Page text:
Lynch, Mohamed Haian Abdirahman, Norman Ornstein, P. Duerr, 
     Patricia J. Powell, Government Documents Librarian, Roanoke 
     College Library, Professor Patricia B.M. Brennan, Rachel H. 
     Carpenter, Reference Government Documents Librarian,

[[Page S1281]]

     Rhode Island College, Rebecca Richardson, Robert Sippel, 
     Florida Institute of Technology, Rosemary Campagna, Sandy 
     Schiefer, University of Missouri--Columbia, Schuyler M. Cook, 
     Scott Casper, Shari Laster.
       Stephanie Braunstein, Stephen Hayes, Hesburgh Libraries, 
     University of Notre Dame, Susan Bucks, Monmouth University, 
     Susan Udry, Tammy Savinski, Taylor Fitchett, Thomas E. 
     Hickman, Thomas E. Mann, Victoria Mitchell, Wendy Swanberg, 
     Wilhelmina Randtke.
                                  ____

                                                February 29, 2016.
       Dear Chairman Miller, Chairman Blunt, and Vice Chairman 
     Harper: As a coalition of 12 conservative, free market 
     organizations we urge you to expand public access to 
     Congressional Research Service (CRS) reports.
       Each year CRS receives $100 million in taxpayer funding to 
     produce and update thousands of nonpartisan reports 
     describing government agencies, explaining public policy, and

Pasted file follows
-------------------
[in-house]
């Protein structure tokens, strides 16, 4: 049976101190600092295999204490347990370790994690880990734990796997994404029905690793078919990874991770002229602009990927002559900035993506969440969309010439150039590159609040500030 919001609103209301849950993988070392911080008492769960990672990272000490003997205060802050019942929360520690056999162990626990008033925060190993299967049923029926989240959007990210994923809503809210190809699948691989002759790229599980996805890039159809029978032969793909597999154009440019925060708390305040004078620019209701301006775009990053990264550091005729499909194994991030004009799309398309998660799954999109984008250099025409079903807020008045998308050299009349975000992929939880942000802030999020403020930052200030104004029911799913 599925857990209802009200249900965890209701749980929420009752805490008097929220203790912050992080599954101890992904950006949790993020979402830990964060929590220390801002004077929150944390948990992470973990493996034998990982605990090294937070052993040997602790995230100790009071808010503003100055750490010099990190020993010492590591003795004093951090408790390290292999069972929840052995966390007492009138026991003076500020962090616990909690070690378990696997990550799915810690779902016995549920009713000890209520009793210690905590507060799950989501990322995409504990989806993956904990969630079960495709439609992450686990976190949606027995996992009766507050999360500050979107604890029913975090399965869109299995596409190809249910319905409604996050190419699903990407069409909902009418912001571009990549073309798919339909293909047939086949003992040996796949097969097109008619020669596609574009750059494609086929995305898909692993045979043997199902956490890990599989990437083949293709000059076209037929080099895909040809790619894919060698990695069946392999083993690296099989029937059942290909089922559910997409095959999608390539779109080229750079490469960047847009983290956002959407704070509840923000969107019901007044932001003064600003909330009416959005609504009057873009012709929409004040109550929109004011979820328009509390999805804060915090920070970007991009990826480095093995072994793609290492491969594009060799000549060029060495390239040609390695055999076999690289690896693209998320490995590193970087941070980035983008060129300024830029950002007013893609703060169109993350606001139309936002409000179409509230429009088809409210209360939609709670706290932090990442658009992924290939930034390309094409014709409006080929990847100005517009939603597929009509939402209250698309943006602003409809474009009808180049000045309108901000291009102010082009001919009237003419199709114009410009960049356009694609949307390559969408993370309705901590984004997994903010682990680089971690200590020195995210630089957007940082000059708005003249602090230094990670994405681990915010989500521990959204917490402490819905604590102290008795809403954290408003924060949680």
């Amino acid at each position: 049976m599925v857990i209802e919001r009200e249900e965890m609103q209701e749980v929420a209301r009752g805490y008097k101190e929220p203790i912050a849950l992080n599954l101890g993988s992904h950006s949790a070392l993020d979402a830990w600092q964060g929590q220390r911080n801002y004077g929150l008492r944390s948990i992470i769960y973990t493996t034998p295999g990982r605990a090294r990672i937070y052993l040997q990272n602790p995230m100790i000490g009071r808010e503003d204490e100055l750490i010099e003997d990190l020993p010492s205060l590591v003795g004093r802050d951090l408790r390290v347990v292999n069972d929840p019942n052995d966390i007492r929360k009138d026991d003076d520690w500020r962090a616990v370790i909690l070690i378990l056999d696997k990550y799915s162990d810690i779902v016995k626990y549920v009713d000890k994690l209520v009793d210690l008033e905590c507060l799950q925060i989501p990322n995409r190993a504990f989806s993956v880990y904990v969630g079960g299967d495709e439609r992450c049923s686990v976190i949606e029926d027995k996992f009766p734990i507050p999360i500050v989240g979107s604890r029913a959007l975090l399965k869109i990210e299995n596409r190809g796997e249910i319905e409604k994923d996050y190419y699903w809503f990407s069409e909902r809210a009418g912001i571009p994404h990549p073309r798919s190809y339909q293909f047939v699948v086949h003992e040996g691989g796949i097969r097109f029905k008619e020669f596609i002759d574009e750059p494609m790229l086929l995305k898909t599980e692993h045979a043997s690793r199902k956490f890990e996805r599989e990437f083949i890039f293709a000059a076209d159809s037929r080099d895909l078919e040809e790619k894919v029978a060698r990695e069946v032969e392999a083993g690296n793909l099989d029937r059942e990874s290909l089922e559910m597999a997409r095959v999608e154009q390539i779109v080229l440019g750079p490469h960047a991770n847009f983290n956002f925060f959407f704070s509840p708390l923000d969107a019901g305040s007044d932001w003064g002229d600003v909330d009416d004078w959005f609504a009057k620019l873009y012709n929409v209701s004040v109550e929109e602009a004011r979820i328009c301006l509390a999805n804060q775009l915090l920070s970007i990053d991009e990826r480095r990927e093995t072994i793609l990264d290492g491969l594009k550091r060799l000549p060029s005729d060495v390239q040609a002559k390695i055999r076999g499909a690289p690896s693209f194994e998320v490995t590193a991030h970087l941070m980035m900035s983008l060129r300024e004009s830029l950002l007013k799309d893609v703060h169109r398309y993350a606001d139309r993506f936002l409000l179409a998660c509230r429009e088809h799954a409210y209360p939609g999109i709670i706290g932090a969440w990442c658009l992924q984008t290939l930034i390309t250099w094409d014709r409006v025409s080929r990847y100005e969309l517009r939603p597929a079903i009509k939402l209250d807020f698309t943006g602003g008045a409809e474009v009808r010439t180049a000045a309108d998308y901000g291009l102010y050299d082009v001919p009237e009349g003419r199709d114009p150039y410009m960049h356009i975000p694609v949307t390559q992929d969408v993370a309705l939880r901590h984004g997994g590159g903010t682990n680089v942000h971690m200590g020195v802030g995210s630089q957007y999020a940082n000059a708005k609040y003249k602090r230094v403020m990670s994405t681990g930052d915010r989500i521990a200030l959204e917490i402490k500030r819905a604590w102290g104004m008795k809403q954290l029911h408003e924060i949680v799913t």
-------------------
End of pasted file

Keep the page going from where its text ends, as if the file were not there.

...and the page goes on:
tallying government spending. They are an invaluable resource 
     to Congress in its efforts to oversee our massive federal 
     government and hold it accountable.
       Members of Congress and their staff have easy access to CRS 
     reports. So too do lobbyists and other Beltway insiders, who 
     often pay for the reports through expensive subscription 
     services. But taxpayers cannot easily get copies of CRS 
     reports.
       This policy is unfair and outdated. It also stands in stark 
     contrast to other legislative branch agencies: both the 
     Congressional Budget Office and the Government Accountability 
     Office release their reports to the public.
       Making CRS reports easily accessible by the public will 
     increase transparency in government, and allow everyday 
     citizens access to important information that will better 
     educate them on the issues before Congress. The bottom line 
     is taxpayers pay for these reports. It is only fair that they 
     have easy access to them.
           Sincerely,
         Phil Kerpen, President, American Commitment; Grover 
           Norquist, President, Americans for Tax Reform; Norm 
           Singleton, President, Campaign for Liberty; Neil 
           Bradley, Chief Strategy Officer, Conservative Reform 
           Network; Tom Schatz, President, Council for Citizens 
           Against Government Waste; Adam Brandon, President and 
           CEO, Freedom Works; Michael Needham, CEO, Heritage 
           Action for America; Michael Ostrolenk, Co-Founder, 
           Liberty Coalition; Brandon Arnold, Executive Director, 
           National Taxpayers Union; Jerry Taylor, President, 
           Niskanen Center; Kevin Kosar, Senior Fellow and 
           Director of the Governance Project, R Street Institute; 
           David Williams, President, Taxpayers Protection 
           Alliance.

                          ____________________